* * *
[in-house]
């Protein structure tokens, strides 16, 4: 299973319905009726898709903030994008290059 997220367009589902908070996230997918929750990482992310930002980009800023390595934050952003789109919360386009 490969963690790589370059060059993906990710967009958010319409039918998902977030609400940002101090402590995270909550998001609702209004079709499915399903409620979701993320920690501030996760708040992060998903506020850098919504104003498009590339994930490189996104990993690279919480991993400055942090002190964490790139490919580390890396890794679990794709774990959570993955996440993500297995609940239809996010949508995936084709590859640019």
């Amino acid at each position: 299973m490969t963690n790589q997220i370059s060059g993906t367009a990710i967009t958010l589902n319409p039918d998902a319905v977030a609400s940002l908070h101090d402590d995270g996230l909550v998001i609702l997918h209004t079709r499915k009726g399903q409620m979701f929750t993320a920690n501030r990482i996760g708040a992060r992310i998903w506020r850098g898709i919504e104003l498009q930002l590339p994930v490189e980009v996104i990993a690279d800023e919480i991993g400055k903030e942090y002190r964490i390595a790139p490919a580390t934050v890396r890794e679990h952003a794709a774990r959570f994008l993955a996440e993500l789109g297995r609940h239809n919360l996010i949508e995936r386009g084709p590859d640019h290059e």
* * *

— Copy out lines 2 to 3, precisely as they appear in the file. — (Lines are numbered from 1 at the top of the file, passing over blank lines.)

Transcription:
């Protein structure tokens, strides 16, 4: 299973319905009726898709903030994008290059 997220367009589902908070996230997918929750990482992310930002980009800023390595934050952003789109919360386009 490969963690790589370059060059993906990710967009958010319409039918998902977030609400940002101090402590995270909550998001609702209004079709499915399903409620979701993320920690501030996760708040992060998903506020850098919504104003498009590339994930490189996104990993690279919480991993400055942090002190964490790139490919580390890396890794679990794709774990959570993955996440993500297995609940239809996010949508995936084709590859640019």
């Amino acid at each position: 299973m490969t963690n790589q997220i370059s060059g993906t367009a990710i967009t958010l589902n319409p039918d998902a319905v977030a609400s940002l908070h101090d402590d995270g996230l909550v998001i609702l997918h209004t079709r499915k009726g399903q409620m979701f929750t993320a920690n501030r990482i996760g708040a992060r992310i998903w506020r850098g898709i919504e104003l498009q930002l590339p994930v490189e980009v996104i990993a690279d800023e919480i991993g400055k903030e942090y002190r964490i390595a790139p490919a580390t934050v890396r890794e679990h952003a794709a774990r959570f994008l993955a996440e993500l789109g297995r609940h239809n919360l996010i949508e995936r386009g084709p590859d640019h290059e």